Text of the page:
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“A leopard can’t change his spots” is a saying that is meant to say that people don’t change.  But of course, people can change (perhaps stubbornly) but why?  And when?   

Before we begin to unpack these impetuses for change, we have to understand what role our self-created narratives play in the way we see the world. We often think of our brains like a database: it collects and uses facts to determine how we operate in the world.  However, our brains are actually a lot less accurate than we may think them to be.  The brain is a narrative-generating machine. We gather data and as soon as we can, we create a “story” that explains the data.  These “stories” are so powerful that they shape our perception of the world and of ourselves. When we receive data that does not fit the narrative (story), we simply reject the data in favour of the “truth” we have created for ourselves. This is why change is so hard – you really have to understand the unique narratives that individuals hold. 

Getting an organization to change is difficult.  A common change tactic is to use training programs as a way to stimulate group change but often these programs fail at the collective level.  Individual leaders might change but collectively there is an immunity to change.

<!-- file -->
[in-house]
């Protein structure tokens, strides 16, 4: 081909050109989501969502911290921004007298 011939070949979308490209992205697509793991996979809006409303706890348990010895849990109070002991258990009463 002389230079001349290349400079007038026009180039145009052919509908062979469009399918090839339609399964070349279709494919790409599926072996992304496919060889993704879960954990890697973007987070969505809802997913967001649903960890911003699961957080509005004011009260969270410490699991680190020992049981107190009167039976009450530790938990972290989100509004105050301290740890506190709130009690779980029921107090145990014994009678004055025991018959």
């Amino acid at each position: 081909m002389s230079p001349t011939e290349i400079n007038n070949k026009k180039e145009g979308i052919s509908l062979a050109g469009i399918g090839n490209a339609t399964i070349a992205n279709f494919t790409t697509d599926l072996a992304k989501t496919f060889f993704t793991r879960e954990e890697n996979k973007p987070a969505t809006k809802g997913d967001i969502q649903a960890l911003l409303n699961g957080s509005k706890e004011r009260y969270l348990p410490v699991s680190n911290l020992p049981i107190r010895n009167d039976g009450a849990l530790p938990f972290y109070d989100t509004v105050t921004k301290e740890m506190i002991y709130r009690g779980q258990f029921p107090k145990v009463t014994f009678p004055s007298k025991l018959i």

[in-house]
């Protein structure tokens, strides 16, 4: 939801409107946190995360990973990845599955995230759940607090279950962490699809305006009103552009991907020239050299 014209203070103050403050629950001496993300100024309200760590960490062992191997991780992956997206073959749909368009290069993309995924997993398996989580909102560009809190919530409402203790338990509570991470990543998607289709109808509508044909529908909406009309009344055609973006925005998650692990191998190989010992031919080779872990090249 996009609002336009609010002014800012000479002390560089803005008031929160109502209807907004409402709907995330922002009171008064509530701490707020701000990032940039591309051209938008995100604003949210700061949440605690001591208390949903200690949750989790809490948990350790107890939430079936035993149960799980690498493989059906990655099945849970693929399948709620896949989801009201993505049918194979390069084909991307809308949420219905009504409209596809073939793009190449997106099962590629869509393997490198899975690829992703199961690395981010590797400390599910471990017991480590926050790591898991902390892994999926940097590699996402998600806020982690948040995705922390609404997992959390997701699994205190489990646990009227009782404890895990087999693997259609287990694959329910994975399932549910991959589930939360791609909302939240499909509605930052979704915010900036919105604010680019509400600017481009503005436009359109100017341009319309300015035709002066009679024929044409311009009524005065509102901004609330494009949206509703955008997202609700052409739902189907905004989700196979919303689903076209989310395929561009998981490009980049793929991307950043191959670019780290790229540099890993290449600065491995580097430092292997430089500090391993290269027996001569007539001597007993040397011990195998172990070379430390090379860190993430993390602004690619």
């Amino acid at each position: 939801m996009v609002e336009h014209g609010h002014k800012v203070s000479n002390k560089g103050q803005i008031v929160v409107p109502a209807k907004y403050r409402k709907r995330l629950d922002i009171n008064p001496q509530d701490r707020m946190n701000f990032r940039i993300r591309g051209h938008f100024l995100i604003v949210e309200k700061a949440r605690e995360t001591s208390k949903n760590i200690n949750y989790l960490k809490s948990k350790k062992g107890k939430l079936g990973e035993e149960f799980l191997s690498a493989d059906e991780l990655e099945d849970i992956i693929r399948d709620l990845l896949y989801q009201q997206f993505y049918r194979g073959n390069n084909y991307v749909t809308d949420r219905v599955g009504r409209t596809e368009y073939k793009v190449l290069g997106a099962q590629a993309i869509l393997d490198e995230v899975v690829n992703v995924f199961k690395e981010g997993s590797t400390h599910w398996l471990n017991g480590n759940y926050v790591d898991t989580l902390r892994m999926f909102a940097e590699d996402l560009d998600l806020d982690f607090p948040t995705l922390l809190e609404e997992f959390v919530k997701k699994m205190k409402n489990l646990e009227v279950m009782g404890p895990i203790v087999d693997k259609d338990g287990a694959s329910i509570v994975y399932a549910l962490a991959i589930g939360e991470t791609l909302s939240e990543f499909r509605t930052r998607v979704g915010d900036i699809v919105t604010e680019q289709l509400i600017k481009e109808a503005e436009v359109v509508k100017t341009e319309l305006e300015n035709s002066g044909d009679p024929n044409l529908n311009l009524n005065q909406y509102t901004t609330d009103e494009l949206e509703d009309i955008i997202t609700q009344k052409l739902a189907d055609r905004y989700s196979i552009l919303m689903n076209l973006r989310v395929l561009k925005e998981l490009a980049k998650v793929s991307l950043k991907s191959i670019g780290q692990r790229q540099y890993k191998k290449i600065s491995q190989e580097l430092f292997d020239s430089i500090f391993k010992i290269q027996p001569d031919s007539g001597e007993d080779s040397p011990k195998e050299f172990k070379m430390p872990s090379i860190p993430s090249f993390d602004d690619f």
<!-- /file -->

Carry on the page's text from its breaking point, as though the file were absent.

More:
Change can occur even with false narratives in place, so the question is: “What causes change?”  If we want to change the world, we have to change our social structures (for example our organizations) and if we want to change our social structures, we have to change ourselves.  So, why and how do people change?
In the world of transformation there are three major impetuses for dramatic, positive change:  
1. An AHA! moment
2. Self-reflection and,
3. Crises (click here to read last month’s blog post)


Why People Change #1 – A moment of personal insight stemming from training or a coaching dialogue 

The narratives that we hold are very much related to something called mindsets.  A mindset is a set of beliefs that shape the way you look at the world and is an integral part of our narratives.  If, for example I come from a mindset of privilege I could see the world as a place that rewards hard work and loyalty with promotions up the corporate ladder.  My narrative might be that the only reason a colleague is not at the same level as me is that they haven’t worked hard enough. We know this is a false narrative because a multitude of complex factors could influence how fast a person moves up in a company. For example, systematic racism and unconscious bias works against people of colour to keep them in a lower position, even if they are working just as hard as anyone else.